The first toy trains were made of lead and had no moving parts. Some had wheels that turned, but these needed to be pulled or pushed. Some of the early 19th-century drive toy trains were made from tinplate, like the big, durable, stylized locomotive toys in the U.S., which were painted gold and red and decorated with hearts and flowers. model trains yucaipa ca
Around 1875, technological advancements in materials and manufacturing enabled tin to be stamped, cut, wrapped, and lithographed faster than previously.
Toy trains were altered when Märklina German company which specialized in doll house accessories, sought to create an equivalent toy for boys where a constant revenue stream could be ensured by purchasing add-on accessories for years after the first purchase. Along with boxed sets comprising a train and track, Märklin offered extra track, rolling stock, and buildings sold separately, creating the predecessor to the modern model train layout featuring buildings and scenery in addition to an operating train.
Electric trains adopted, with the first appearing in 1897, made from the U.S. company Carlisle & Finch. As residential use of electricity became more common from the early 20th century, electric trains gained popularity and as time moved on, these electrical trains grew in sophistication, gaining lighting, the ability to change management, to emit a whistling sound, to smoke, to couple and uncouple cars as well as load and unload freight. Toy trains from the first half of the 20th century were frequently made of lithographed tin; later trains were often made mostly of plastic.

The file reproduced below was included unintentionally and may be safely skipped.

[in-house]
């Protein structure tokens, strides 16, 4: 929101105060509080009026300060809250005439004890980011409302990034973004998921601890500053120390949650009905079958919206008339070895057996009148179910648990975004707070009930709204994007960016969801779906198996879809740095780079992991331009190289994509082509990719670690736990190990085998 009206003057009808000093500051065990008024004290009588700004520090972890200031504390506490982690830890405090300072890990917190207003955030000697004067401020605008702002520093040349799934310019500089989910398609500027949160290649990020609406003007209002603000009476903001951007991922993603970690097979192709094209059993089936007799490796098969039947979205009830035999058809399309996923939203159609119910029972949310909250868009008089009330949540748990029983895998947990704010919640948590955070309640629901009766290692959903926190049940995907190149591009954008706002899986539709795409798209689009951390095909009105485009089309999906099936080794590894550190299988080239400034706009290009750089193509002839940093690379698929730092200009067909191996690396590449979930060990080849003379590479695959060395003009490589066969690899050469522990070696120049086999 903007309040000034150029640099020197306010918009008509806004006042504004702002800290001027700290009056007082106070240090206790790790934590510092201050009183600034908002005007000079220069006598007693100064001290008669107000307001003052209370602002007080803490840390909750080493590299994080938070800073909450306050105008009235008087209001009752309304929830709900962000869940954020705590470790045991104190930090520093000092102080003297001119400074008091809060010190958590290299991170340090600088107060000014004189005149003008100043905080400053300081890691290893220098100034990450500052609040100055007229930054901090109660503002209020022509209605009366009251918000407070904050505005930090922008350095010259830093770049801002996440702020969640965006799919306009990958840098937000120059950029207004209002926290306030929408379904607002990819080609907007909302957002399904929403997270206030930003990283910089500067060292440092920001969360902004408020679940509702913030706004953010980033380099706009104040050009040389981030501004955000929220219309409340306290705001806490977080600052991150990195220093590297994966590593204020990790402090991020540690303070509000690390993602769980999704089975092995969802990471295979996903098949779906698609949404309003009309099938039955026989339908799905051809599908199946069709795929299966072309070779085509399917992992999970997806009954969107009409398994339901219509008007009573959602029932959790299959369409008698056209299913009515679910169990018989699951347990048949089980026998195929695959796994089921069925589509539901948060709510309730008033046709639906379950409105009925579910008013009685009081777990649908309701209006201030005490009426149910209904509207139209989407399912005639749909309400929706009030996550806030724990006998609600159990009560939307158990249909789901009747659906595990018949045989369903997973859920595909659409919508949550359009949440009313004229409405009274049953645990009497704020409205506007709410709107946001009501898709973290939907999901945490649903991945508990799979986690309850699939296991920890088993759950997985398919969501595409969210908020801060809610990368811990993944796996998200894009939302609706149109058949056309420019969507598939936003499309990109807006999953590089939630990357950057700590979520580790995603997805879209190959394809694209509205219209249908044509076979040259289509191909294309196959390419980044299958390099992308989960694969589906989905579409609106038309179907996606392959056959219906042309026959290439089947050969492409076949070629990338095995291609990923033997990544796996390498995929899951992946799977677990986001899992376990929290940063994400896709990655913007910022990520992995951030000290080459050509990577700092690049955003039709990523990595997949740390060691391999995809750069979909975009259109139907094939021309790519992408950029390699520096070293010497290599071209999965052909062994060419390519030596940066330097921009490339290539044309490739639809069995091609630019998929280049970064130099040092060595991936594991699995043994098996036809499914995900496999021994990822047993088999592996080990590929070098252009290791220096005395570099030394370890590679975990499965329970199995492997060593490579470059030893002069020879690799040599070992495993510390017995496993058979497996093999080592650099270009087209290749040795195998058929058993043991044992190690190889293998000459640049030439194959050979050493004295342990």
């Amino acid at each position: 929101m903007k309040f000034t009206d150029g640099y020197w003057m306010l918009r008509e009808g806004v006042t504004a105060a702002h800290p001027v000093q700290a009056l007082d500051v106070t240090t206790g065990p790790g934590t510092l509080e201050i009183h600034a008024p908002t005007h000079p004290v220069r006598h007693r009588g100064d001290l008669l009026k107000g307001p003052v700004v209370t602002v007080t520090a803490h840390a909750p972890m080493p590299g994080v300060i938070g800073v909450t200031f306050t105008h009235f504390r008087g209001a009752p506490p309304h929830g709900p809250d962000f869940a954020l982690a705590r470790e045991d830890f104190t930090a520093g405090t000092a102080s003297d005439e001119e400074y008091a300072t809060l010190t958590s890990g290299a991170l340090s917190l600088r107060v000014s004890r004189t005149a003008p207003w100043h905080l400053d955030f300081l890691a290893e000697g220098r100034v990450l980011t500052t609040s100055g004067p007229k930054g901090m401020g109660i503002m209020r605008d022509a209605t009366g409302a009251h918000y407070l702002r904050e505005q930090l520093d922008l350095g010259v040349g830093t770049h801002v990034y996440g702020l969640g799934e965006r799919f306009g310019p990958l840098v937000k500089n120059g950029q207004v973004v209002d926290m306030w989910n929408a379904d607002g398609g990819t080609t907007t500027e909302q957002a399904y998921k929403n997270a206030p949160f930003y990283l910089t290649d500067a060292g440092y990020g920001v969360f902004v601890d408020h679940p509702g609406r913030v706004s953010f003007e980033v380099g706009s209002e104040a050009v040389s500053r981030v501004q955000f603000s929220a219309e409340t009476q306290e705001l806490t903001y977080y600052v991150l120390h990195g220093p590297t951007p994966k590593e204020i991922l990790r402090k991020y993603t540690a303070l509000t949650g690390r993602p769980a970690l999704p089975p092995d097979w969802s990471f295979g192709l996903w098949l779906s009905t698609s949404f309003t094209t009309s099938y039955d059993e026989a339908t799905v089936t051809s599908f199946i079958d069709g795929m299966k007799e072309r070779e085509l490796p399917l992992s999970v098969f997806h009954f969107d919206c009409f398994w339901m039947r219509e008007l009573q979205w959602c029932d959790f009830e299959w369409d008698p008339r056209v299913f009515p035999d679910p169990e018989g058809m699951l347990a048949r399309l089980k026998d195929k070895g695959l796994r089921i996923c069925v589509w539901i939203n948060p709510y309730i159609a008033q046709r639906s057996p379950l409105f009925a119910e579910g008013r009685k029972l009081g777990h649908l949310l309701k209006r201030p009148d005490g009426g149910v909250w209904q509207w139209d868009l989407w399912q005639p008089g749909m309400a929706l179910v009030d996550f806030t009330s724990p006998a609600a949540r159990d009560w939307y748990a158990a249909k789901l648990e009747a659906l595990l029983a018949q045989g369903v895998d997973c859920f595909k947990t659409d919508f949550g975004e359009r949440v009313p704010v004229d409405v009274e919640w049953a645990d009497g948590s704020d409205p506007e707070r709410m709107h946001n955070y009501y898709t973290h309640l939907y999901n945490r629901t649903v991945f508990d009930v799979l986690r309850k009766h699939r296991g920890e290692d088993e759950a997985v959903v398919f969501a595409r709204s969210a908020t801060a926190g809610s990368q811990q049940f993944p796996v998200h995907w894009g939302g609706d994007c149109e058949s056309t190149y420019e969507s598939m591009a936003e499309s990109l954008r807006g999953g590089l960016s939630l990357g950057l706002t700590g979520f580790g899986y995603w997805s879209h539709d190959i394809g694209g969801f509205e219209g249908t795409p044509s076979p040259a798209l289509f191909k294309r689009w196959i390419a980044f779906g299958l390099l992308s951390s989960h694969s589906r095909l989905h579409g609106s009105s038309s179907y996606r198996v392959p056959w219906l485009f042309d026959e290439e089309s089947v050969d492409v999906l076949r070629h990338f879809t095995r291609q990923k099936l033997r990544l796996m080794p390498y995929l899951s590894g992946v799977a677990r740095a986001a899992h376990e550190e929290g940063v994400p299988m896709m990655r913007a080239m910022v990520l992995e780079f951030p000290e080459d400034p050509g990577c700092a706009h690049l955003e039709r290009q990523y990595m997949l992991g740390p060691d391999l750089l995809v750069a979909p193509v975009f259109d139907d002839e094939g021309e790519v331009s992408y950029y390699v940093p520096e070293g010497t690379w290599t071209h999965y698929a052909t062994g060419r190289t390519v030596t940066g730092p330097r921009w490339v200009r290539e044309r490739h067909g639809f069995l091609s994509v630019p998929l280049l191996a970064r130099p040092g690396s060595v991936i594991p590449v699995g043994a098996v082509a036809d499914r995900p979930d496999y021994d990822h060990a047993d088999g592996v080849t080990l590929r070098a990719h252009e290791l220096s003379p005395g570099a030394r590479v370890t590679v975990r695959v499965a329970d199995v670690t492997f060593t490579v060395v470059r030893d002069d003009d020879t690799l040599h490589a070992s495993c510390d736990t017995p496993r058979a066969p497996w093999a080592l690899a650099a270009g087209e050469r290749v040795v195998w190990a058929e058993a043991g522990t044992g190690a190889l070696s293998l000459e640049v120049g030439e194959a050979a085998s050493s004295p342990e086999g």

Prior to the 1950s, there was little distinction between toy trains and model railroads–model railroads were toys by definition. Pull toys and wind-up trains were marketed towards kids, while electrical trains were marketed towards teens, particularly teenaged boys.
Today, S gauge and O gauge railroads continue to be considered toy trains by their adherents and are often accessorized with semi-scale model buildings by Plasticville or even K-Line (who owns the rights to the Plasticville-like buildings produced by Marx in the 1950s into the 1970s). However, due to their high price, one is more likely to find an HO scale or N scale train set in a toy shop than an O scale set.
Many modern electrical toy trains contain sophisticated electronics that exude digitized sound effects and allow the operator to safely and easily run multiple remote control trains on a single loop of course. In recent years, many toy train operators may operate a train with a TV camera at the front part of the engine and hooked up to a screen, such as pc monitor. This will show a picture, like that of a real (smaller size) railroad)
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